The powerful typhoon that lashed Macau last month had a serious impact on the territory's casino industry, sending gaming revenues down 17% from August, and causing analysts to rethink their full-year growth estimates.
Although Typhoon Mangkhut caused little physical damage to Macau's resorts, it wreaked havoc on September revenues, which came in at almost 22 billion patacas, the local currency, or about $2.7 billion. While that was 2.8% higher than the year-ago figure, it was well below the 6% to 8% increase analysts expected when originally calculating the hit revenues would take from the storm.
Typhoon Mangkhut was the first time regulators shut down all casinos operating in Macau, but the 33-hour closure also exposed greater weakness in the region's VIP gambling market, and analysts are assessing what that means for the fourth quarter and beyond.
Image source: Getty Images.
Growth is winding down
Share prices among Macau casino operators have declined in the days since September's results were announced. Wynn Resorts (NASDAQ: WYNN) , which derives over 70% of its revenues from Macau, is down 5% so far in October, while MGM Resorts (NYSE: MGM) and Melco Resorts & Entertainment (NASDAQ: MLCO) are each down 6%. Las Vegas Sands ' (NYSE: LVS) share price has proved to be the most resilient -- it's only down 1% so far.
Just over a year earlier, Typhoon Hato had lashed Macau, killing 10 and injuring hundreds, and the territory's government faced heavy criticism for its delayed reaction. This, in part, was why officials chose to shutter all 42 casinos for Mangkhut. For investors, it's important to recognize that this means that September's 2.8% increase in gaming revenues is a gain being measured against a depressed 2017 result. And that worrying trend may continue.
October got off to a challenging start for Macau, as its resort revenues for China's Golden Week look to be weaker than forecast. Typically, the national holiday period, which was last week, is the high point of Macau's year. This time, though, many hotels were far from fully booked despite pricing being lower than in the past. Citing data from travel sites, Bloomberg reported just ahead of the period that bookings stood at just 40% of capacity, compared to 80% in 2017. And though analysts are predicting overall gaming revenues will rise this month, the consensus forecast is for an anemic 5% gain.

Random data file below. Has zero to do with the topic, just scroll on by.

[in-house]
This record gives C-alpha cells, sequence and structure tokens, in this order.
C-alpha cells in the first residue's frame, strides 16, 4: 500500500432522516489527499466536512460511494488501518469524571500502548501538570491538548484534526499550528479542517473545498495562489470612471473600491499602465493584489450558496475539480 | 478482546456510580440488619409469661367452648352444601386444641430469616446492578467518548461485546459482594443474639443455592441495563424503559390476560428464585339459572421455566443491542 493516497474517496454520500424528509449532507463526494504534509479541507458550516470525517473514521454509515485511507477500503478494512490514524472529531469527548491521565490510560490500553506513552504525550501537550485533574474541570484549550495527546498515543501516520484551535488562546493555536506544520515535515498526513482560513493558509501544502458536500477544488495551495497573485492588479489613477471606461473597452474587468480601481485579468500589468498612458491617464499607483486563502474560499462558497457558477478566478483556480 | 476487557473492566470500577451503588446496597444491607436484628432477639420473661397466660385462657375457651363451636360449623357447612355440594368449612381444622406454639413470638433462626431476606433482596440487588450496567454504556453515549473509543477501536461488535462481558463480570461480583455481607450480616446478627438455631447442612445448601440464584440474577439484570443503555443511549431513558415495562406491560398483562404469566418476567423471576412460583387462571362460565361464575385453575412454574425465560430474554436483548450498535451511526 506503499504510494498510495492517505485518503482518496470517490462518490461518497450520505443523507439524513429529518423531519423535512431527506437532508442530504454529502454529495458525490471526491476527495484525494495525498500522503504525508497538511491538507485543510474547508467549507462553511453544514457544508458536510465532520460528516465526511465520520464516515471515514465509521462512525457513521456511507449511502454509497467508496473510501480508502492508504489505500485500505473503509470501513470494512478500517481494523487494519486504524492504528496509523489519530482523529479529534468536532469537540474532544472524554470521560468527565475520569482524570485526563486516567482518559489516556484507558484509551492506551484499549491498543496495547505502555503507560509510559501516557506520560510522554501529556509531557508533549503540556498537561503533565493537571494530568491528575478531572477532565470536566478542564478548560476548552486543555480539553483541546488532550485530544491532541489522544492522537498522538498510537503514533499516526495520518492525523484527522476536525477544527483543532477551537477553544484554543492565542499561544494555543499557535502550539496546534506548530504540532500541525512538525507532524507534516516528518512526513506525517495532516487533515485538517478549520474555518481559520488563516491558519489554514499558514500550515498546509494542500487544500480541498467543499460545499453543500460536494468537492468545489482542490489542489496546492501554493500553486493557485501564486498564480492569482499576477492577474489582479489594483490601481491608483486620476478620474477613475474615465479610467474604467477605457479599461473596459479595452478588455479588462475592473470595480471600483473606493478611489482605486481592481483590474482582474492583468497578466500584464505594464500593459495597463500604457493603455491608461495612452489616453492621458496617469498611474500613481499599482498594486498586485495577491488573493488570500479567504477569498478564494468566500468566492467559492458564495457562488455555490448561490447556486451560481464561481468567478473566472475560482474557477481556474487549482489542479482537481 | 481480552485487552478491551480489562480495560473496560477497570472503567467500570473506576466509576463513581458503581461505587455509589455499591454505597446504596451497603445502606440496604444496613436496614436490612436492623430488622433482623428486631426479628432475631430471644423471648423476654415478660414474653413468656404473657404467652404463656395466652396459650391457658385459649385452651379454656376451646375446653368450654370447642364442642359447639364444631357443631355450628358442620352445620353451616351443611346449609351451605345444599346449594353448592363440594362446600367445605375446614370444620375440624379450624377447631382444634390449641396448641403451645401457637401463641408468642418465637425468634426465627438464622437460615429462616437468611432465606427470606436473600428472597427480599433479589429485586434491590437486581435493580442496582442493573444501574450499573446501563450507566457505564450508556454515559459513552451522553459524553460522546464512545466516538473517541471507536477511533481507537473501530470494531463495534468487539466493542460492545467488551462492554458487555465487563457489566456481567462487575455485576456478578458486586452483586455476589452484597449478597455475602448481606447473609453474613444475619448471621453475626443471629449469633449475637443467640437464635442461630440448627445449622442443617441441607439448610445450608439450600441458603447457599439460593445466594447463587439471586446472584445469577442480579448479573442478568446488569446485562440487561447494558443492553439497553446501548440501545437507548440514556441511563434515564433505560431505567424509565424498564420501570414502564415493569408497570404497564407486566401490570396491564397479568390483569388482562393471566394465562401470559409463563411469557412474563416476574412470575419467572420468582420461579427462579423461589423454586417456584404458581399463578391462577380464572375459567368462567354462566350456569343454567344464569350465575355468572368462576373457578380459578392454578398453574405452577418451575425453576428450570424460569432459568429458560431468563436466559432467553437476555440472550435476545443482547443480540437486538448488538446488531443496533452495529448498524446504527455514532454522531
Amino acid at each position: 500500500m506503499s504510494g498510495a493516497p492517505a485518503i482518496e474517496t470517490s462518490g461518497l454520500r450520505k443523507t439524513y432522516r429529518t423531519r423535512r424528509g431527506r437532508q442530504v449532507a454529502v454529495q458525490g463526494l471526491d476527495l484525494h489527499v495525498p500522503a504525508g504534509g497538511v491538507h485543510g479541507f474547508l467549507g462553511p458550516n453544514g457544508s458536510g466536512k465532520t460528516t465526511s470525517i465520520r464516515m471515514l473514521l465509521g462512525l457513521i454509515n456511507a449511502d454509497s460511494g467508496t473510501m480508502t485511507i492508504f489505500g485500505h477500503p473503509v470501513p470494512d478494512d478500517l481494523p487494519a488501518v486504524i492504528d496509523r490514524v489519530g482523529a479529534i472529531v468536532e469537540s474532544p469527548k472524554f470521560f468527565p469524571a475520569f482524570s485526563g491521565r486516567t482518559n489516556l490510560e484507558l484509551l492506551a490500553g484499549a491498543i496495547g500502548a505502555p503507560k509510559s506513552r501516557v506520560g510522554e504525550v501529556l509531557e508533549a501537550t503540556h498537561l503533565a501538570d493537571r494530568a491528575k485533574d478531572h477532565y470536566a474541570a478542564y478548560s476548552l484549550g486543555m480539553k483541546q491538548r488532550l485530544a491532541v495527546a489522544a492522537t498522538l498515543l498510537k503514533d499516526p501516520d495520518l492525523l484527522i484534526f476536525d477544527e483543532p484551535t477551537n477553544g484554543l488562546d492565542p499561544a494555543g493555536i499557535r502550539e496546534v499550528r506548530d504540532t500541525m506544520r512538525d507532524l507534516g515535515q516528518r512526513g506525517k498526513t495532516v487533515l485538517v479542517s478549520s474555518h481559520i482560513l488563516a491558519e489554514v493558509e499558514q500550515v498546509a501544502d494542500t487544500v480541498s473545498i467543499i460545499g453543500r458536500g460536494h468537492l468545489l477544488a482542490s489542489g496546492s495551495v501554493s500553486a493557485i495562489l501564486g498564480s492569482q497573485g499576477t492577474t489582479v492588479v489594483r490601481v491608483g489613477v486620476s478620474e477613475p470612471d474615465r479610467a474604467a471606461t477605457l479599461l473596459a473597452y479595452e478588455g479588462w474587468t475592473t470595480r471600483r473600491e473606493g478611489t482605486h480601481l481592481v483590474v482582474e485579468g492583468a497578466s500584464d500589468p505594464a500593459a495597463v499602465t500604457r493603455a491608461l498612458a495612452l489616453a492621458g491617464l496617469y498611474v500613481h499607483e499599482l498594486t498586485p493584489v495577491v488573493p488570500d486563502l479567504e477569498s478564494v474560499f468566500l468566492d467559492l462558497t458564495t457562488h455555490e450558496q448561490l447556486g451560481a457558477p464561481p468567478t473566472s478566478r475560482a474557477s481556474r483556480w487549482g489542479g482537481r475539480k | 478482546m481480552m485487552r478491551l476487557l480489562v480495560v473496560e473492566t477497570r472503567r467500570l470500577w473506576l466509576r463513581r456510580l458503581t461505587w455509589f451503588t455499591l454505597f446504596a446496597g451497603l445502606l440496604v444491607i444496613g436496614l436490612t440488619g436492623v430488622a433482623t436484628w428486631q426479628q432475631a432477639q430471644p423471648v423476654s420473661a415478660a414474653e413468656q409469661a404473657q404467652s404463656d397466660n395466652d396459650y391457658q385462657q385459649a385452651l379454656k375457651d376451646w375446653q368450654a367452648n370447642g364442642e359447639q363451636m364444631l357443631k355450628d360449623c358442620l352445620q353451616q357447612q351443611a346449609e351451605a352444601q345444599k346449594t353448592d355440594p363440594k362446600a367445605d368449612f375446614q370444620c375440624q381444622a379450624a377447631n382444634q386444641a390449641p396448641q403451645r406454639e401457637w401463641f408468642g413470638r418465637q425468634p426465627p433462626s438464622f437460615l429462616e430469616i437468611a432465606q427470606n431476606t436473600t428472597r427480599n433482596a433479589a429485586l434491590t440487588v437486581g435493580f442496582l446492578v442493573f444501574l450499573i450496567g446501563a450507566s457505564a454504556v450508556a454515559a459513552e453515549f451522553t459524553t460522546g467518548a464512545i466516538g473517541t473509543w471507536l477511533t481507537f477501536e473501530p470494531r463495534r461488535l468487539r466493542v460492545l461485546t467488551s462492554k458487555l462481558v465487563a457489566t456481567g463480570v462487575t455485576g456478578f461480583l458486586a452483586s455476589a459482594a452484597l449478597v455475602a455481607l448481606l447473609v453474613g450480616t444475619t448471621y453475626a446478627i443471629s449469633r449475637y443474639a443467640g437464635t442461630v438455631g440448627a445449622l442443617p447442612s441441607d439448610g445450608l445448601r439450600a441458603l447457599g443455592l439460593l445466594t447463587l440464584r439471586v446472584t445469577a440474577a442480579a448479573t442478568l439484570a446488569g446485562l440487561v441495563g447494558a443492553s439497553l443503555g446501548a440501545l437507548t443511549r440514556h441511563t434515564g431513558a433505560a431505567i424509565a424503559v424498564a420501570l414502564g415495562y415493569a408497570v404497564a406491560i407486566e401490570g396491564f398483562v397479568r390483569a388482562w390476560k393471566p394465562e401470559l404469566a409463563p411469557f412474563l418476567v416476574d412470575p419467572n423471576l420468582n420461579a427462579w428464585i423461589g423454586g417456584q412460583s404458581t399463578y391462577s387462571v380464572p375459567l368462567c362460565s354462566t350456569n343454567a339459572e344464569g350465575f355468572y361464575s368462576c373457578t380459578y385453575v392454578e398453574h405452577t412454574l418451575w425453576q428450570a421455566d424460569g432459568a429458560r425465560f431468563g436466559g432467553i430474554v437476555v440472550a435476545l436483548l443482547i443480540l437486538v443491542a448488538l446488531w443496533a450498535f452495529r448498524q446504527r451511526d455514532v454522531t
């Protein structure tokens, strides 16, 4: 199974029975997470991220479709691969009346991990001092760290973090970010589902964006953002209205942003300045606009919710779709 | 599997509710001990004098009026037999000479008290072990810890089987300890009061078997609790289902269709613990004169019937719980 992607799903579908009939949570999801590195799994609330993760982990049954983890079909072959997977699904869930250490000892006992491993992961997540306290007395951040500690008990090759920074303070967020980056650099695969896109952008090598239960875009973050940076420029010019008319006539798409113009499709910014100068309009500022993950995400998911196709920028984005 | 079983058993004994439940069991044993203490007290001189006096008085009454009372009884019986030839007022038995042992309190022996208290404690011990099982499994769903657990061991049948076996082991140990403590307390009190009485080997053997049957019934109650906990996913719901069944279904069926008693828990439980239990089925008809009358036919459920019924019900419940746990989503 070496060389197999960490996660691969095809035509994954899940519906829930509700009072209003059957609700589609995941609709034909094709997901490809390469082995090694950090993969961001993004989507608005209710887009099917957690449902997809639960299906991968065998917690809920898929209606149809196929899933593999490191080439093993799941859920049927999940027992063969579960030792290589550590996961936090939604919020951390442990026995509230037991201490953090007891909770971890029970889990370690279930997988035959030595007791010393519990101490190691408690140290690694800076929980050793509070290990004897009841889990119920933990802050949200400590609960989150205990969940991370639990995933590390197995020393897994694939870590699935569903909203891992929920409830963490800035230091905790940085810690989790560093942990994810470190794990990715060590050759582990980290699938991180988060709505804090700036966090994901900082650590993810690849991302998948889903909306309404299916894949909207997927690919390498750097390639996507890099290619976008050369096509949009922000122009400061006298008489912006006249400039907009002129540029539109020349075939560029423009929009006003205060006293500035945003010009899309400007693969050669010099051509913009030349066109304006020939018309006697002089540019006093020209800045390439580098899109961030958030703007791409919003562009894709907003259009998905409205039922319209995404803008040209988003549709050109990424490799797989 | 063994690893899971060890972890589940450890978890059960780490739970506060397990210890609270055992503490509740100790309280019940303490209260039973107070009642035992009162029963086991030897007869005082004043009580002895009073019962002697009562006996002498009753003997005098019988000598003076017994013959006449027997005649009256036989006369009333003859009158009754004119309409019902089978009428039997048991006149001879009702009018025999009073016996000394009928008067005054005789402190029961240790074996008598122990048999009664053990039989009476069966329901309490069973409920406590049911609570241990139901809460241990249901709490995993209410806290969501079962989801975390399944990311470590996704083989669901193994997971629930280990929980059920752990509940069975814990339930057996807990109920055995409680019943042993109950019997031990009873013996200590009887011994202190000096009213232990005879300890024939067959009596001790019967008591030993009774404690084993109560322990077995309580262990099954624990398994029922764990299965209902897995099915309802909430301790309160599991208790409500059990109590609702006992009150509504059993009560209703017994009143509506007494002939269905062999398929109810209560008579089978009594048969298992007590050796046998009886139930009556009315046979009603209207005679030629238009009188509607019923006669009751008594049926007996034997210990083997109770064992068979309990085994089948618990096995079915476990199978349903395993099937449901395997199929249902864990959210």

Casinos started off 2018 strong, following robust gains in 2017, but as the year has worn on, gaming revenue growth has weakened (excluding an anomalous August, which handily beat expectations ).
Clouds on the horizon
There are a few factors affecting Macau's growth, including a deceleration in the Chinese economy, and the growing trade war between China and the U.S., which will likely hit the tourism-dependent territory hard. The latest wave of resort construction on the peninsula is mostly completed as well, meaning there will be less new glitz to attract visitors. SJM Holdings ' (NASDAQOTH: SJMHF) Grand Lisboa Palace will be one of the last new integrated resorts to open its doors -- that debut is anticipated to arrive in late 2019 or 2020.
Also, the new casinos that have opened in the Cotai district -- venues meant to attract more of a mass-market audience than the older gaming houses, which focused on VIP gamblers -- are cannibalizing business from the established venues. And with Japan preparing to hand out its first casino licenses, it's also likely that in a few years, new resorts in what is expected to be the world's second-largest gaming market may be luring away a share of Macau's high-roller clientele.
Another screaming uncertainty for the gaming companies in Macau is that they will all shortly have to begin the process of renewing their licenses: The six concessions all expire either in 2020 or 2022. Among the U.S.-based gaming companies, MGM Resorts will be the first up for review, followed by Wynn and Las Vegas Sands two years later.
The typhoon may have hurt September's gaming results, but the month's results also serve as a warning that there are deeper fissures beneath the surface that could soon crack open.
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